Non-union members who take up a job covered by a collective agreement will, for the first 30 days, have the same terms and conditions of employment as those in the collective agreement. Then, they can choose to join the union and be covered by the collective agreement, or negotiate an individual employment agreement with the employer.

But that change simply reinstates the pre-2015 law.

Unions will also be able to provide union-related information for an employer (who is a party to a collective agreement) to pass on to a new employee. The employer could only refuse if the information was defamatory.

Yet employers are already required to give non-union members information about an applicable collective agreement and the union that is party to that agreement.

Keeping election promises

Ninety-day trial periods — which Labour and the unions condemned as fire-at-will provisions — are to go, except for employers with fewer than 20 employees.

This suggests that Labour has modified its opposition to 90-day trials — even though their teeth have been largely drawn by the courts.

Why they’re being kept for small employers — whose employment practices are most often questioned by the Employment Relations Authority — is a question to ponder. The Minister says he wants to keep low barriers to hiring for small businesses — but surely not at the expense of workers.

Fortunately, the proposal for a grievance referee has been dropped.

But it’s difficult to understand why provision for probationary arrangements is being retained. Just like a dismissal at any other time, a dismissal at the end of a probationary period must be justifiable reasons and procedurally correct. In other words, probationary arrangements are essentially meaningless.

Putting the clock back

The Bill restores specified times for rest breaks and meal periods. That’s what the Act originally provided, but National thought employers and workers could be left to negotiate the detailed arrangements for themselves. Labour disagrees.

This may illustrate a philosophical difference between the two sides of Parliament. The former government seemed to prefer a hands-off approach, apparently trusting employers and employees to make reasonable deals — with the Authority and the Court as backstop for employees with grievances.

Labour, on the other hand, seems to think that Parliament must set standards and entitlements in detail. Some call it the nanny state.

The Bill also restores reinstatement as the primary remedy for an unjustifiable dismissal. But this is largely rhetoric.

Reinstatement is to be ordered “wherever practicable and reasonable” — although the courts are careful to balance the interests of the parties and the justice of their positions with regard to both the past and the future. They don’t interpret “practicable and reasonable” in a narrow sense, and reinstatement has been far from automatic or inevitable.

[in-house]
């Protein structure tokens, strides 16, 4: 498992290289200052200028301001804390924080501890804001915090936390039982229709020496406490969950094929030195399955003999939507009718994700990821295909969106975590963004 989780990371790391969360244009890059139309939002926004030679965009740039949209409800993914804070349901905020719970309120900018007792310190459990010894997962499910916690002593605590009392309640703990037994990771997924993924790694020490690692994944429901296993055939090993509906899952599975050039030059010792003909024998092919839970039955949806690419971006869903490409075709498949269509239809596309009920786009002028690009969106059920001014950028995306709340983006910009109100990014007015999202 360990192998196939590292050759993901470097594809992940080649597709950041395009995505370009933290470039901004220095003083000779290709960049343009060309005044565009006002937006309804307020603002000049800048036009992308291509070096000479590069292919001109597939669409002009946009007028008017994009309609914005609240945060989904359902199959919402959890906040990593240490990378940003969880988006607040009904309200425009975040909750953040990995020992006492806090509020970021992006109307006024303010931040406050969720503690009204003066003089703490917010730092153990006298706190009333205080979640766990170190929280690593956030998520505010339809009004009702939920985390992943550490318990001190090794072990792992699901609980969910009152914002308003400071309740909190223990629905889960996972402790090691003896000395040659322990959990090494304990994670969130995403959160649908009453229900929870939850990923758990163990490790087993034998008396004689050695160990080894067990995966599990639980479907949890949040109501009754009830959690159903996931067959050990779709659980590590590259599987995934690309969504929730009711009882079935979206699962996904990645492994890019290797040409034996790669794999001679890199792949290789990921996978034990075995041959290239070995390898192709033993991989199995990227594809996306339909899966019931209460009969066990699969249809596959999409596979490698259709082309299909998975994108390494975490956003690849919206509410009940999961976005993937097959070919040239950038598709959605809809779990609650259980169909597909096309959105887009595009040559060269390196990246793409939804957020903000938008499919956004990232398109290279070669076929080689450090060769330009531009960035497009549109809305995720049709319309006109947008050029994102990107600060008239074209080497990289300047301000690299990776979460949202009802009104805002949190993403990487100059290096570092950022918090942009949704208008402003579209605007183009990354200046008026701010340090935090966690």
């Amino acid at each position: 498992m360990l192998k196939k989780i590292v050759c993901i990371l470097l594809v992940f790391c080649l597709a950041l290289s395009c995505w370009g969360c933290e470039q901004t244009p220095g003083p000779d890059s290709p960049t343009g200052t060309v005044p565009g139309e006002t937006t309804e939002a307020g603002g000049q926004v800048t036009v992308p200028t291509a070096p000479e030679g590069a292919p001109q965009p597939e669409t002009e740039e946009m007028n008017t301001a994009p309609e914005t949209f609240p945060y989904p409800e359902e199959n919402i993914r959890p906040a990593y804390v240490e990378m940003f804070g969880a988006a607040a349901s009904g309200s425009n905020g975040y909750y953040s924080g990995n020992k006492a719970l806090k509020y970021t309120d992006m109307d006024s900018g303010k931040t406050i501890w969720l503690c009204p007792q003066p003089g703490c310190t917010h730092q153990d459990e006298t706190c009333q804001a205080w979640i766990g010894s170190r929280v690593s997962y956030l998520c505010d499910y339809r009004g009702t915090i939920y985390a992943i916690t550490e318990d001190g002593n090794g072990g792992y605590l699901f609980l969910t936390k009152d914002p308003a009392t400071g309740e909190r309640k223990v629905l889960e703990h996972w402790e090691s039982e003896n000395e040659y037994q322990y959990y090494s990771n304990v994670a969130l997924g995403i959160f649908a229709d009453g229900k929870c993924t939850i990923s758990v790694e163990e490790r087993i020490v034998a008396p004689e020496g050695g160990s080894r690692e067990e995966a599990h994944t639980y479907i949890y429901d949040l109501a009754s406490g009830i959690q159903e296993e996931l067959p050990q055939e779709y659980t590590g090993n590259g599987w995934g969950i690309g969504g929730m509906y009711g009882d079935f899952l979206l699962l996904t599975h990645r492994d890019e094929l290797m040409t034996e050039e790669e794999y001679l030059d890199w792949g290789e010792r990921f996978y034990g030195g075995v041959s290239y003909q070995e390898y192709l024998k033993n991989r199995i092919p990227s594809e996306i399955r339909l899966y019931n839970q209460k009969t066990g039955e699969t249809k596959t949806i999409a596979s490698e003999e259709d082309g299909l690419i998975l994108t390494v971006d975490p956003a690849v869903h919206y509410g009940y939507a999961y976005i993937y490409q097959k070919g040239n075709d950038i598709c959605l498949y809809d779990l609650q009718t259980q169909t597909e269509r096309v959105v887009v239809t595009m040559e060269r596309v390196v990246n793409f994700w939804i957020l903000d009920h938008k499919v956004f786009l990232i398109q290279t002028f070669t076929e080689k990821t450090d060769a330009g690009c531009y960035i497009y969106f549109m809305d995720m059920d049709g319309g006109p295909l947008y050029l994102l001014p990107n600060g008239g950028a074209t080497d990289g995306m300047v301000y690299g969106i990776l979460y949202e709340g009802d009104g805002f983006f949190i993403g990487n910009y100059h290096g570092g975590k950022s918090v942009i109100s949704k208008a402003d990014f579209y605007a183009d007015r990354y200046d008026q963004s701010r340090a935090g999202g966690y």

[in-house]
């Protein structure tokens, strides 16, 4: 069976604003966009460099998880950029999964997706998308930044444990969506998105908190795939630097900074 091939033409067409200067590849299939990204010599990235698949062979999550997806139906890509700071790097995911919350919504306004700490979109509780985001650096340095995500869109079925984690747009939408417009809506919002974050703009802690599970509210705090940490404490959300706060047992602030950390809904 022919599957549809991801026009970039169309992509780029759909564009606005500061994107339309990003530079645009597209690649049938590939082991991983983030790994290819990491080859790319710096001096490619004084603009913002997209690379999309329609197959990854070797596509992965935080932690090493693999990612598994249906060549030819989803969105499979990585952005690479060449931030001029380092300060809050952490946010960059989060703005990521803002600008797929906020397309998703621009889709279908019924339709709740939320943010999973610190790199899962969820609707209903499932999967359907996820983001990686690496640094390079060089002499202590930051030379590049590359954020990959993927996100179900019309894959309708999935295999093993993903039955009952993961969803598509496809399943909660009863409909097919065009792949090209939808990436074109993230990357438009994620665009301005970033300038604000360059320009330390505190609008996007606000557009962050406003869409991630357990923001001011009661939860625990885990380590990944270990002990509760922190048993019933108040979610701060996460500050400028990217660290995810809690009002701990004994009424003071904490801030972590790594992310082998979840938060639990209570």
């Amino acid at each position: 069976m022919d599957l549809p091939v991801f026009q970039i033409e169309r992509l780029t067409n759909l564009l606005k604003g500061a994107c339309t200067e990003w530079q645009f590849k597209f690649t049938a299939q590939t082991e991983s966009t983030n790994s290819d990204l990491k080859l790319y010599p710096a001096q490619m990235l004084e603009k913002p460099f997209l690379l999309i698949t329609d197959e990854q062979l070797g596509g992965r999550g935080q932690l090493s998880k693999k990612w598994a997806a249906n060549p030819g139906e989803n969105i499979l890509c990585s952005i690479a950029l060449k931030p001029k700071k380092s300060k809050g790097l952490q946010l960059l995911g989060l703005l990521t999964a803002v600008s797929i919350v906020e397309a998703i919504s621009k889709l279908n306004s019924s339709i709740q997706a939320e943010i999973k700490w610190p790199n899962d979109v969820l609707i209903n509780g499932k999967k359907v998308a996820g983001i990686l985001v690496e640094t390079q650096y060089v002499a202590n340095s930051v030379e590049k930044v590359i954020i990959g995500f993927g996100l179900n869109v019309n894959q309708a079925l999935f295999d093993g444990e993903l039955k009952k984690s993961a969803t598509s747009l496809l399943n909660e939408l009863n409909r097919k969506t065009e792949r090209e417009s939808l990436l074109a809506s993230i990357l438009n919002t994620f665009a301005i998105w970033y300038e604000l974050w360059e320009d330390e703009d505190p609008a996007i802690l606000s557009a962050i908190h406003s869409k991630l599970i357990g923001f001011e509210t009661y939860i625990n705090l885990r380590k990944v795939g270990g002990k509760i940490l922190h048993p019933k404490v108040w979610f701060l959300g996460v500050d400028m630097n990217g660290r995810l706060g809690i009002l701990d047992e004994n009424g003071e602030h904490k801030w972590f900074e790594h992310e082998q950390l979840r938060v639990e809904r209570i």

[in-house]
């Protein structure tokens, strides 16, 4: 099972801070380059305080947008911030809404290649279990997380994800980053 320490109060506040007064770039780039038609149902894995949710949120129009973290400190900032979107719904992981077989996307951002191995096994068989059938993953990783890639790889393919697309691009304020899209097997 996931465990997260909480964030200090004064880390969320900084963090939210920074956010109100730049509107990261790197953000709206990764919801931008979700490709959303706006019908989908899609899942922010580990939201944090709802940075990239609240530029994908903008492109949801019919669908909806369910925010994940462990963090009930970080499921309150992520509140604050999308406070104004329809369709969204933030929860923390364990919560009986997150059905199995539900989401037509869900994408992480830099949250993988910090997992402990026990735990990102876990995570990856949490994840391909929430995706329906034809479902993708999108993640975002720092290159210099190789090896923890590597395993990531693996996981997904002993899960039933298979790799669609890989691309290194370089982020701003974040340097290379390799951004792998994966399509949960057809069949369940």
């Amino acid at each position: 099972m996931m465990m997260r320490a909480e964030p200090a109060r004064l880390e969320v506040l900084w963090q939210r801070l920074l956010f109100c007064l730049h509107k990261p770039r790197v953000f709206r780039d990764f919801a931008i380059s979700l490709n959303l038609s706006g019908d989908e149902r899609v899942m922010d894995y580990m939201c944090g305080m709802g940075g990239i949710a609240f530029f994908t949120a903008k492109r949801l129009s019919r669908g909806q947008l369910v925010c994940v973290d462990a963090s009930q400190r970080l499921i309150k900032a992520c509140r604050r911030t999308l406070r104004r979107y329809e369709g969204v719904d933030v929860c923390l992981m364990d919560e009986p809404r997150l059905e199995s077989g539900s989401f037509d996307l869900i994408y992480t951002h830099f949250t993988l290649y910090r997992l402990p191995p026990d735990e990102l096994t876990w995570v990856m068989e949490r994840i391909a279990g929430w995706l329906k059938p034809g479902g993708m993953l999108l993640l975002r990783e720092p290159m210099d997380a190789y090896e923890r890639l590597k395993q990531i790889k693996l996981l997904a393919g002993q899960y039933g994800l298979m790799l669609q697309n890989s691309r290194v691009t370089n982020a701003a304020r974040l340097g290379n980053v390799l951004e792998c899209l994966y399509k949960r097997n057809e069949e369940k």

Further back to the future

So there’s not much in this Bill.

We’ll just have to wait patiently for “the progressive programme” to emerge.

Perhaps it will come with legislation on the promised fair pay agreements — about which the government needs more time for consultation.

A little more interesting is the Employment Relations (Triangular Employment) Amendment Bill, a member’s Bill introduced last week by Labour list MP Kieran McAnulty. It aims to bring agency workers and employees of labour-hire companies within the coverage of collective agreements in the organisations which control or direct the work they mainly do. The workers would also have a right to take personal grievances against those secondary employers.

Given this Bill was a Labour Party election promise — and deals, partly but not wholly, with a growing problem — we might wonder why it wasn’t included with the government’s amendments.

Meanwhile, the Minister has appointed a working group to consult on the proposed repeal of John Key’s Hobbit law. Quite why it needs to consult is unexplained.

As the courts made clear in the Bryson case, which led to the Hobbit law, film industry workers can be either employees or independent contractors — as defined by the law. The choice is one for the workers and their employers, within the clearly established legal frameworks.

The Employment Relations Act covers all that. There’s no need for special legislation for film industry workers. Unless, like its predecessors, Labour fears it can be bullied by Hollywood moguls.


The 2018 edition of the New Zealand Employment Law Guide is now available at